To stand out in a world that launches a new startup company, application or website almost hourly is not an easy task. Ask any of those who witnessed the Scribbls demo at the latest Minnebar in the Twin Cities, or has had the good fortune to discover the site on their own. After they stop laughing, they’ll tell you this one is a standout.
The brain child of Watermelon Sauce* cofounders Zach Johnson and Paul Armstrong, Scribbls has been bubbling under the surface for the past few years. These chronic doodlers made the site public just three short weeks ago.
The basic premise of a “scribbl” is incredibly simple. Users are asked to create doodles by using existing ones and combining them. The formula, according to Zach, is a straightforward one: A+B=C. He also notes that the University of Minnesota is actually studying something similar as it applies to nonverbal communication. Scribbls on the forefront of science? Yeah, who knew?
These scribbls play on collaboration and can lead to hilarious results. They both enjoy the proliferation of people drawing and reusing bacon on the site in their doodles: “Everything is better with bacon!” they say in unison.
Scribbls has given birth to recurring characters of sometimes mythic proportions. Zach points to his favorite, Yarzilla, and Paul notes Beerbear, while expressing his personal affinity towards Turd. I’m partial to the epic Turd battle between the Ninja Turd and the Pirate Turd. Paul even has visions of Saturday morning cartoons, though probably not ones that include Turd.
Clearly, what drives Scribbls is not a strong desire to create a world-changing, socially relevant site. Says Johnson, “Yeah, as developers we want to be proud of our work, but as a user, this is about a laugh.” Armstrong adds, “We’re not trying to solve someone’s business problems (with Scribbls). This is just entertainment.”
The first look at the site shows a very clean, clutter-free look. These intrepid doodlers want it that way. Paul notes, “We really want to keep down the clutter. It only takes away from the Scribbls.” This appealing look draws attention to the library of doodles and what the pair describes as “outcomes.”
That simplicity also carries over into how the actual Scribbl pad evolved. At one time, they had more sophisticated tools like flood-fill and multiple pen sizes, but then realized that, when you doodle in real life you don’t have those sorts of tools. Within Scribbls, there is one pencil tool and three colors, black, red and green, and you’re forced to draw your doodle as best you can. Zach sums up this approach this way: “There are plenty of tools out there that are great, and I based our site on some of them. We pared it all down to reflect drawing a real-life doodle.”
A quick glance at user-selected favorite doodles, the “Most Hearted” page, and it’s obvious the social interaction combining doodles produces some questionable outcomes. While the question of moderating doodle creations before they go live on the site has been discussed between the two founders, “We rarely have to address it,” says Zach. He continues, “When we have sent an offending user an email, which is hardly ever, they understand and we usually get something much better from them in response. Some people will be offended, but they aren’t our audience.”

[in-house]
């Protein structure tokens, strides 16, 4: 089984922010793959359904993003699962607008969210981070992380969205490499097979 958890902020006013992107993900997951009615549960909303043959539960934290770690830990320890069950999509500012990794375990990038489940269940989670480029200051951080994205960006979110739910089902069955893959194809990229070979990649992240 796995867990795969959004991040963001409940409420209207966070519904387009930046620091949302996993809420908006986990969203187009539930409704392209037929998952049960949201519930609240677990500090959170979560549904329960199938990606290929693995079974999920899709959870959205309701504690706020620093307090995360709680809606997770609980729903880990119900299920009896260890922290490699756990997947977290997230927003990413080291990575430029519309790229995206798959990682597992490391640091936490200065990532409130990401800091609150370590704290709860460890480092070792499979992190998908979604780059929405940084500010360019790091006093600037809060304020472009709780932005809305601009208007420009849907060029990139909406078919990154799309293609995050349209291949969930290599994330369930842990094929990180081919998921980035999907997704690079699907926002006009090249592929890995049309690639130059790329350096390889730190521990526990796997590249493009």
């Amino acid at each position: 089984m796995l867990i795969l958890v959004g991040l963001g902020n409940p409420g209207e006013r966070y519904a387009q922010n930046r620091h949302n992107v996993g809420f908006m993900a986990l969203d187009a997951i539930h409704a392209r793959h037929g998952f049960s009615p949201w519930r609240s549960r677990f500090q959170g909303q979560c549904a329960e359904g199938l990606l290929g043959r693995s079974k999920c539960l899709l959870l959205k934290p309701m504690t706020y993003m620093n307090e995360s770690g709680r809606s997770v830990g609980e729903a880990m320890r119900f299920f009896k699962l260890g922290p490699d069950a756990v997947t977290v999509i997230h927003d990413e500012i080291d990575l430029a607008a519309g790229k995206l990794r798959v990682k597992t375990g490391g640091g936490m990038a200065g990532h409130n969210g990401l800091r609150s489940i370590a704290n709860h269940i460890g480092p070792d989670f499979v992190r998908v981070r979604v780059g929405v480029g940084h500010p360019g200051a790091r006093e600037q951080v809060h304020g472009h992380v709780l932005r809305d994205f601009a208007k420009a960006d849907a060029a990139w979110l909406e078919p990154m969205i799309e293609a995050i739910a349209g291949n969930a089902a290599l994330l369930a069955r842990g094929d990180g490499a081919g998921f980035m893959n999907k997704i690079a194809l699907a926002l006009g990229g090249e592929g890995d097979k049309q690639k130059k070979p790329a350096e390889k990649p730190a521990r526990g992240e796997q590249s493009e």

Short-term goals for Scribbls are simple, according to Zach, but during our interview Paul summed up their goal: “Keep the users we have, make sure we can handle more users, and get more users.” The pair is very satisfied with their progress in gaining users and, most importantly, it never stops being funny. “I love seeing how well people get it,” says Paul, reflecting his concern that users wouldn’t understand the collaboration element.
Since they also have day jobs, when the pair gets together to work on the site (or what they call “saucing days”), they work on new features for Scribbls, including ways to share outcomes. Zach points to obvious features, such as the need to easily embed your favorite Scribbls in a blog or Facebook page, or to give users the capability to use their scribbl as a personal avatar. They also feel adding these features will lead to more viral marketing of Scribbls by raising awareness.
Beyond that? They’d love to produce T-shirts, but printing (in high quality) the fine lines of a doodle are tough to translate to a T-shirt, and they’ve been unable to find a T-shirt printing process to date that meets their high standards.
They’re committed to continue to keep the barrier to entry as low as possible. For example, asking too much information from users is not part of the plan since it causes resistance for new users. As part of their business model, social networking possibilities are interesting, but they haven’t really thought much past the fun of the Scribbls site and what people are doing on it. The goal is to get the site to pay for itself with simple, unobtrusive advertising.
For now, as the pair waits for the entire Internet to show up and start doodling, they are looking for more input. “We’re part of the audience and open to new ideas for the site. We want people to use the ‘Features Request’ link more,” says Zach. “And send more jokes,” adds Paul with a grin.